On the other side, some groups that pushed for Net neutrality rules have complained about regulations that SOPA would create, although many opponents of SOPA haven't focused on regulatory concerns. Opponents of SOPA and Protect IP have focused more on free speech, due process, and security concerns.

But Thierer sees an inconsistency in that approach, too. "The liberals decry SOPA and want it stopped at all costs," he wrote. "There's never been a copyright protection measure they liked, of course, but each time one pops up we hear them claim that our analog-era Congress is not well-positioned to be designing industrial policy schemes for the Internet. But most liberals do a complete 180 whenever online privacy or Net neutrality regulations are the subject of congressional inquiry."

Both sides don't see a problem with their approaches. Two Republican lawmakers said SOPA and Protect IP target only illegal activity.

SOPA "doesn't regulate those who are engaged in lawful activity on the Internet," Smith, chairman of the House Judiciary Committee, said in an email. "But it does cut off the flow of revenue to criminals who hide behind the anonymity of the Internet to rob America's innovators and job creators of their hard-earned profits."

The bill provides "due process" to websites accused of copyright infringement, he added. "A federal judge must first agree that the website in question is dedicated to illegal and infringing activity," Smith said. "Only then will a court order be issued directing companies to sever ties with the illegal website. Legitimate websites have nothing to worry about under this bill."

Protect IP would give U.S. companies a legal recourse to address the crime of copyright infringement, added Daniel Patrick Head, spokesman for Senator Michael Enzi, a Wyoming Republican and sponsor of the Protect IP Act.

Protect IP and Net neutrality are "two different proposals that address different problems and circumstances," Head added. "Network neutrality would allow the federal government to dictate what private network providers/businesses can and cannot prioritize in terms of Internet traffic -- which is regulation."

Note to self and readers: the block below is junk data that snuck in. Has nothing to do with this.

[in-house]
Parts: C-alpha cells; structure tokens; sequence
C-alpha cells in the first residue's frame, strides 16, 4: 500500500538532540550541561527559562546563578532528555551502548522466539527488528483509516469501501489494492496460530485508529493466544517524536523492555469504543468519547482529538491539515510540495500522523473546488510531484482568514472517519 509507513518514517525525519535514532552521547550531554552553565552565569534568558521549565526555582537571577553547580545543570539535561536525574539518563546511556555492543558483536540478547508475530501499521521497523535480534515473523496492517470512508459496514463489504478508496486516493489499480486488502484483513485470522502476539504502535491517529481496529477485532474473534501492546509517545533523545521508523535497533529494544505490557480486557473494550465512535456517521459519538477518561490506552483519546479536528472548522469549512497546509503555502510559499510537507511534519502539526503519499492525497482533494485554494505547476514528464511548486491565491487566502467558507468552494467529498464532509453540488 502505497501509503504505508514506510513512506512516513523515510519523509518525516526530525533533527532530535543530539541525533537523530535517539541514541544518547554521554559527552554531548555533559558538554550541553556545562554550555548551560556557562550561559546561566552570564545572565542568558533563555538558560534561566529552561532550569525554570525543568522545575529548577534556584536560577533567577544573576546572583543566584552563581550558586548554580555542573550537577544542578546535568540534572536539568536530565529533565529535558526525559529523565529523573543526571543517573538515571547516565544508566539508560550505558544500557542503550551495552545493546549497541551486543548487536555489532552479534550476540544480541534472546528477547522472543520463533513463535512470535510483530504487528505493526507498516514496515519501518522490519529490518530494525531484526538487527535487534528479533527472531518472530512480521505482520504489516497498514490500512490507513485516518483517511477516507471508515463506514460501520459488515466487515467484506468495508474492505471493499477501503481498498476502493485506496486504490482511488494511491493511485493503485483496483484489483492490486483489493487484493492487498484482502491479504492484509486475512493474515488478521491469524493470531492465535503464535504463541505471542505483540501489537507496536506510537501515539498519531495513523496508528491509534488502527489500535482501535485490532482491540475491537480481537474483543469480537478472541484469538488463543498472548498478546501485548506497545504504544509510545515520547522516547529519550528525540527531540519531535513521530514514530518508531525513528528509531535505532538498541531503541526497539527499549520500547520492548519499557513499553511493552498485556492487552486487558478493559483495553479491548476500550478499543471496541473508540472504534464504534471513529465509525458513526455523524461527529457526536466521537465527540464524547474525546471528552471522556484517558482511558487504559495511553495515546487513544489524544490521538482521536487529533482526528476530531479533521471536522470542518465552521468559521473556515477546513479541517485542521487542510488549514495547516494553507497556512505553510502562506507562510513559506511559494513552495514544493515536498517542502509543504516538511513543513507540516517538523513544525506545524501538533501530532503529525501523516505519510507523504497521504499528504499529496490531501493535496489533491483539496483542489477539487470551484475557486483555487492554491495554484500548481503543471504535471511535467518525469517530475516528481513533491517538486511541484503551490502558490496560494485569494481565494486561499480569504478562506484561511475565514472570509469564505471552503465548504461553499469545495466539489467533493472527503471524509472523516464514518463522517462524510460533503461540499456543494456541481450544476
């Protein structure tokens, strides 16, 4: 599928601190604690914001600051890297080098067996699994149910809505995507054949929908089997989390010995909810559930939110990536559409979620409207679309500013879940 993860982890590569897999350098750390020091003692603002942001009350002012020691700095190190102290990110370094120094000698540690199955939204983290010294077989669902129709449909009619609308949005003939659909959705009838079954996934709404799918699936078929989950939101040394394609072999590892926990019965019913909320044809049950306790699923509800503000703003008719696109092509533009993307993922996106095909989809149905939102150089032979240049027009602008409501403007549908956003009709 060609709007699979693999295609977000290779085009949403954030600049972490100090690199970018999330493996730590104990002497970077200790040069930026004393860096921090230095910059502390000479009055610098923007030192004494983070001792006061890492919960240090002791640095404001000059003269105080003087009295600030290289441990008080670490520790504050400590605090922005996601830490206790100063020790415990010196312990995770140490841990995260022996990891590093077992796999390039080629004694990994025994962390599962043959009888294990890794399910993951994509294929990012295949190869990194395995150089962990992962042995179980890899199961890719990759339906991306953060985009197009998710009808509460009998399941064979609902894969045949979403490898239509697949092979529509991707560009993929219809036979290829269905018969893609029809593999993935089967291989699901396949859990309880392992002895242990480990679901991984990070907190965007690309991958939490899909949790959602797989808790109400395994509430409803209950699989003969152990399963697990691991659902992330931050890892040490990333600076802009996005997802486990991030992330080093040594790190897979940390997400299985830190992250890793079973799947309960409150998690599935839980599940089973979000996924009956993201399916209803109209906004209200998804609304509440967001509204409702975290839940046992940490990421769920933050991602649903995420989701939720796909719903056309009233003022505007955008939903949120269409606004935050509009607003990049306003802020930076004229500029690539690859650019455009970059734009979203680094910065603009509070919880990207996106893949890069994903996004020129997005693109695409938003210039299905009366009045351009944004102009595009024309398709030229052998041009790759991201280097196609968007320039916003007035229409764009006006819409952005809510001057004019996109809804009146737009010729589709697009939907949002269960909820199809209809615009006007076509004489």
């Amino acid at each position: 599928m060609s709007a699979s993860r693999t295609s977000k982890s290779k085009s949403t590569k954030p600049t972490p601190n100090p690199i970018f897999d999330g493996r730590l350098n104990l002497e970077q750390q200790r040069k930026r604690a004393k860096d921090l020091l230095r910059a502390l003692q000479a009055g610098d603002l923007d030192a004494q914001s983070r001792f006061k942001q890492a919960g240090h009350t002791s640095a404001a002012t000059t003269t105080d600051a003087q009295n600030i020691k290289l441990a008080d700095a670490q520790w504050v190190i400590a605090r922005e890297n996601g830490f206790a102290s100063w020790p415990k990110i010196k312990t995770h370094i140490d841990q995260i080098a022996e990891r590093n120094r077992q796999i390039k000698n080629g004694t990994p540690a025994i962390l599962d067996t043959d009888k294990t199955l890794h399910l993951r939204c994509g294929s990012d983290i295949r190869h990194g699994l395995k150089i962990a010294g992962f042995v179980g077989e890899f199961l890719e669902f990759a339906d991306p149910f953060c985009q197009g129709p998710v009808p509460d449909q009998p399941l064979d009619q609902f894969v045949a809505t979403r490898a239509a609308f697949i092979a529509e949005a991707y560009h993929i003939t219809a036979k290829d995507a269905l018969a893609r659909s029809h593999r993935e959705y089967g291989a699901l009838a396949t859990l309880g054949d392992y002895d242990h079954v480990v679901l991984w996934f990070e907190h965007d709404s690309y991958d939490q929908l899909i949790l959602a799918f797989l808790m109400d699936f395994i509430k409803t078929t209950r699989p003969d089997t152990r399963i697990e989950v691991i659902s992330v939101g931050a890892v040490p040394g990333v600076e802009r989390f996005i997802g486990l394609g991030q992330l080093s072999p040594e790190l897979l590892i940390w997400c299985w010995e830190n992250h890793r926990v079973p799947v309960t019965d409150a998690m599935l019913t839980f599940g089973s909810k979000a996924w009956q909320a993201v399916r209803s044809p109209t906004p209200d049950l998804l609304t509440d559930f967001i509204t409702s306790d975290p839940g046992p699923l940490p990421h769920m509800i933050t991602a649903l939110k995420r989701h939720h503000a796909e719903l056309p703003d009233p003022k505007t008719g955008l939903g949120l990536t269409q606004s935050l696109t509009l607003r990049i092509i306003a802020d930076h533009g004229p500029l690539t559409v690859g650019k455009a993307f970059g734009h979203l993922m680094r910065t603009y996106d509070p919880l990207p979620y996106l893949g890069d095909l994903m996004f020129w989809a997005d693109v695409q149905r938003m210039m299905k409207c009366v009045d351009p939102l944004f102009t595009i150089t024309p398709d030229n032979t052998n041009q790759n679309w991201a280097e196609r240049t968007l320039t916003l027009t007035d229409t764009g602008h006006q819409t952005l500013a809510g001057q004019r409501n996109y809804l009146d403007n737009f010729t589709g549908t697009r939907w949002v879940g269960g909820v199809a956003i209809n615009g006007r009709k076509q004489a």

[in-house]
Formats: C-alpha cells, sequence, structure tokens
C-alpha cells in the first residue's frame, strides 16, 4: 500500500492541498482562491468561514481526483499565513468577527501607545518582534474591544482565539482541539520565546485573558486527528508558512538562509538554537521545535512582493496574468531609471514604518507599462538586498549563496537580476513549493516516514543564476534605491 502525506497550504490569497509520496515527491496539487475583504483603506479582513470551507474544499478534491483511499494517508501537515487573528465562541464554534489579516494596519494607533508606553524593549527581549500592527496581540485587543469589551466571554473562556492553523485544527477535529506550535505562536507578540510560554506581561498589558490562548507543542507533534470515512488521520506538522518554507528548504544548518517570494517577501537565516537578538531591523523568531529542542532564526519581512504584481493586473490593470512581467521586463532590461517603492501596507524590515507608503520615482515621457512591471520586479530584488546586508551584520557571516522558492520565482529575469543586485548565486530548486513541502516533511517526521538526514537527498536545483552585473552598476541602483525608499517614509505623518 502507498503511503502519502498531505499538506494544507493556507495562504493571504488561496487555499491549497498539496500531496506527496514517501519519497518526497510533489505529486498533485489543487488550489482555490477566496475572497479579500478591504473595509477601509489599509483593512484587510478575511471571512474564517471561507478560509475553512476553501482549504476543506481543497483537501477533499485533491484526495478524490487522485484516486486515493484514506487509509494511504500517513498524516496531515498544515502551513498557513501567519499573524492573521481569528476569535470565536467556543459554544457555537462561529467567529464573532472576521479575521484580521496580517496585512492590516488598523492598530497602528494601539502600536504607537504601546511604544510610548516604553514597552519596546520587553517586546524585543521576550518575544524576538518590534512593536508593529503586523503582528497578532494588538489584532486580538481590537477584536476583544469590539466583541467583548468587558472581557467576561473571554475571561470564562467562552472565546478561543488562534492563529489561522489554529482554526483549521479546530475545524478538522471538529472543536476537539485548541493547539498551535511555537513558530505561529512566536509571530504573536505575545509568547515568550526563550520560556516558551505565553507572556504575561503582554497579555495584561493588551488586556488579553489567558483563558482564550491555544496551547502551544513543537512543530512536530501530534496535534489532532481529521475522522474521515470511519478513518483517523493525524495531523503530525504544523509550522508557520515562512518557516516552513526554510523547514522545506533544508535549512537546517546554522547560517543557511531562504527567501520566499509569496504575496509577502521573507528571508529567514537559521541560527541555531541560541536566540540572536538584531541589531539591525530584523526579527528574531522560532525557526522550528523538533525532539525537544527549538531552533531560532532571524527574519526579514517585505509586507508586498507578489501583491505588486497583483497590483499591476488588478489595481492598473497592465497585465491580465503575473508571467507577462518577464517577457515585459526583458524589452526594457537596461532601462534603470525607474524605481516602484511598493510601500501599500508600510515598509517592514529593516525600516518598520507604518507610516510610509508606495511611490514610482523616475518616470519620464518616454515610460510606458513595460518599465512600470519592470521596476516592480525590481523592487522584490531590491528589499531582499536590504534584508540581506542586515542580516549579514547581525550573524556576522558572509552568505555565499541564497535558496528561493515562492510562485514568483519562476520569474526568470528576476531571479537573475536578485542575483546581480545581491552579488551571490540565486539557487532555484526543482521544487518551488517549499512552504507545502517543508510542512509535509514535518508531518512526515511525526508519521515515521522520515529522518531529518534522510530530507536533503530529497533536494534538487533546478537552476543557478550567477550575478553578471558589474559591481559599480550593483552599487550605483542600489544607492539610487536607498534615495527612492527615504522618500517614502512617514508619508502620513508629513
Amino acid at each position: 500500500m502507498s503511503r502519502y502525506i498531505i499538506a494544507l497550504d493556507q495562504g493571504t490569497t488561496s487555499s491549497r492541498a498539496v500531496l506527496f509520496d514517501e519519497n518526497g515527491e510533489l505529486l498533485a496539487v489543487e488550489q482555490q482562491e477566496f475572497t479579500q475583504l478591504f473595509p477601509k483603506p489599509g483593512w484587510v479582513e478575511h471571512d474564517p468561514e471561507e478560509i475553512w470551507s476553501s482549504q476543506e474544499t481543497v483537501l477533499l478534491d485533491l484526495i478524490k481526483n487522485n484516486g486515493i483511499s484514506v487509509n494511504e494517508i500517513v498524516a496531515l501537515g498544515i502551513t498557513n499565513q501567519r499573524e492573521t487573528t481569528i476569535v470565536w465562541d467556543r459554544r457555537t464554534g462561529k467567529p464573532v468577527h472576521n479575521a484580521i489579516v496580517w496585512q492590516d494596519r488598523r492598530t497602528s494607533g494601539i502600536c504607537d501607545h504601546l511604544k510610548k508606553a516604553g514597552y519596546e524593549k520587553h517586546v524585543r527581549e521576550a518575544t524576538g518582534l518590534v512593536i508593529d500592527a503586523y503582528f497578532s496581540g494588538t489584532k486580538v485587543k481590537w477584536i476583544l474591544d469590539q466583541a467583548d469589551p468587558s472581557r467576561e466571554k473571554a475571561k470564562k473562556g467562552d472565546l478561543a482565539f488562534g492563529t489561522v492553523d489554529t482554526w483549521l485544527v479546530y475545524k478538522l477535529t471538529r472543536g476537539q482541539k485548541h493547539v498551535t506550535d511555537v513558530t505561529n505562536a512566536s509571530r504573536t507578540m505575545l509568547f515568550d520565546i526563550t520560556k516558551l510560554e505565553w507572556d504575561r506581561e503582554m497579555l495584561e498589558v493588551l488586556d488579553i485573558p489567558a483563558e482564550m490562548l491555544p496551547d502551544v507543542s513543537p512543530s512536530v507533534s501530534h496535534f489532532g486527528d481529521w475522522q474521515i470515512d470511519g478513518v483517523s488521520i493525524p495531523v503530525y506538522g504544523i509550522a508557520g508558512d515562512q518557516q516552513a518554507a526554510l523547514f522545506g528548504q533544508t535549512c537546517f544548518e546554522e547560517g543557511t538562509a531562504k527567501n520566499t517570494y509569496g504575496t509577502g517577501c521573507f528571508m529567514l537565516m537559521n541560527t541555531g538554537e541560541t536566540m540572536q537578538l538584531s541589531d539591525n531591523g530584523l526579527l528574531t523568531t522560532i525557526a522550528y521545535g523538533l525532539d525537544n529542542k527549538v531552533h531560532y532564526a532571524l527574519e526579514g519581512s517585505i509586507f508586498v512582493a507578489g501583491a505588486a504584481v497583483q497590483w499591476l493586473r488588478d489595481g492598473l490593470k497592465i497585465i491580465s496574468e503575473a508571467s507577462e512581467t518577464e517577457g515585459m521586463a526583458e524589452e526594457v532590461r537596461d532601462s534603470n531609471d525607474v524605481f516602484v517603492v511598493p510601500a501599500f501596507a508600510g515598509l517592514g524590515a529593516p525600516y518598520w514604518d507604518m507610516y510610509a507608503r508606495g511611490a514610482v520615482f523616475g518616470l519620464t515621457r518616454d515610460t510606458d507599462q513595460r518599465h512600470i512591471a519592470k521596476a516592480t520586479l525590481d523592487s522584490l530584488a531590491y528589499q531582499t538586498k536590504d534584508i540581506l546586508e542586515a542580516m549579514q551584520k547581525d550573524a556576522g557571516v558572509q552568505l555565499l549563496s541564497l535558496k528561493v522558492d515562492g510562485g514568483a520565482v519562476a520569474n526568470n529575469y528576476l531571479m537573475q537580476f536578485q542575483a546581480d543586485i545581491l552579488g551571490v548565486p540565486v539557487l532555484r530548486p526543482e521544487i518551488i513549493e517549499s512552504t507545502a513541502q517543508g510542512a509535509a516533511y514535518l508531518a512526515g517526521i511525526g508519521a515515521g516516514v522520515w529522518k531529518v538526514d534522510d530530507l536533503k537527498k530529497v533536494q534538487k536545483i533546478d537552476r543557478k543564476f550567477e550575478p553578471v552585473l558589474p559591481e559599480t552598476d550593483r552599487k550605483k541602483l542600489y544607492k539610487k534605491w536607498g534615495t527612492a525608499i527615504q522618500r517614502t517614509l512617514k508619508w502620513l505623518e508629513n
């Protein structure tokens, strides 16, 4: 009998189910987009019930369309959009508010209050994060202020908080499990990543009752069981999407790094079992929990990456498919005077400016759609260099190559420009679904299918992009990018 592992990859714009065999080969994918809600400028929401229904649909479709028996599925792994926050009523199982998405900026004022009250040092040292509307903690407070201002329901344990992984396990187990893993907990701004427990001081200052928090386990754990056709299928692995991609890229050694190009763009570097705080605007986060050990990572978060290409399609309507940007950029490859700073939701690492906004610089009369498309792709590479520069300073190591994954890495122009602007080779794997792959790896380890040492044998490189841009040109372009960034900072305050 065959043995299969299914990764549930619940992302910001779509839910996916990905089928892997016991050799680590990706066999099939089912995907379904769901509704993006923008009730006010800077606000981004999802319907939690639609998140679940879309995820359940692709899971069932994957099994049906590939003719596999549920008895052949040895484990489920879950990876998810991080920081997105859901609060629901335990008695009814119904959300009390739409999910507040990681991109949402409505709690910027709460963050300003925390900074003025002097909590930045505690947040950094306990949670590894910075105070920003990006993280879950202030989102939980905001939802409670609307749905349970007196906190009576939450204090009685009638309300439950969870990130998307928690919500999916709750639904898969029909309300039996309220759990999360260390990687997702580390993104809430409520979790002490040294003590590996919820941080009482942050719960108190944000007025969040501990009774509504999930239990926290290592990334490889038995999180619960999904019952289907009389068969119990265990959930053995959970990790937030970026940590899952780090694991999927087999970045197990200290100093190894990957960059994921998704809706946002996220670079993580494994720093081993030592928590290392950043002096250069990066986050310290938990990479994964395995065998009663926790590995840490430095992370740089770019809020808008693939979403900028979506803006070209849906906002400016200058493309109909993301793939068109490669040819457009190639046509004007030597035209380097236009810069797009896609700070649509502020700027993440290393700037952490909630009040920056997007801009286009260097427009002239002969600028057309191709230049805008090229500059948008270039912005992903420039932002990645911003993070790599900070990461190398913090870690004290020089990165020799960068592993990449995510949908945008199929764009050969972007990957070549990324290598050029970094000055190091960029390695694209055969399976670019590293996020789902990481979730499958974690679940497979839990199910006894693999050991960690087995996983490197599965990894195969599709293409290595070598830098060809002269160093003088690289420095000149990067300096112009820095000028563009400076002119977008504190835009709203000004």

A comparison of Protect IP to Net neutrality regulation is not warranted, he added.

On the other side, supporters of Net neutrality who oppose SOPA said Net neutrality rules are intended to protect Web content from blocking by ISPs, while SOPA would block content.

"The intent of Net neutrality is to open the Internet to everyone without allowing ISPs to favor anyone," said Art Brodsky, communications director at Public Knowledge. "SOPA goes after Internet content and websites, assuming U.S. jurisdiction over the entire world while allowing for private companies to demand payment processors and ad suppliers stop dealing with a site merely on the allegation of infringement."

Public Knowledge has also complained that SOPA could allow ISPs to violate Net neutrality rules in the name of copyright protection.

Groups who support the current level of Internet freedom and openness should support Net neutrality and oppose SOPA, added Heather Greenfield, spokeswoman for the CCIA, a tech trade group.

The Net neutrality rules, passed by the FCC last December, "didn't regulate the Internet itself -- it just blocked dominant ISPs from essentially regulating the Internet," she said. "SOPA would direct private companies to essentially create privatized Internet censorship -- or face liability for what's on their site.

"It's better to be against Internet regulation regardless of how's it's labeled and whether it's the government or companies holding the reins," she added.

Grant Gross covers technology and telecom policy in the U.S. government for The IDG News Service. Follow Grant on Twitter at GrantGross. Grant's email address is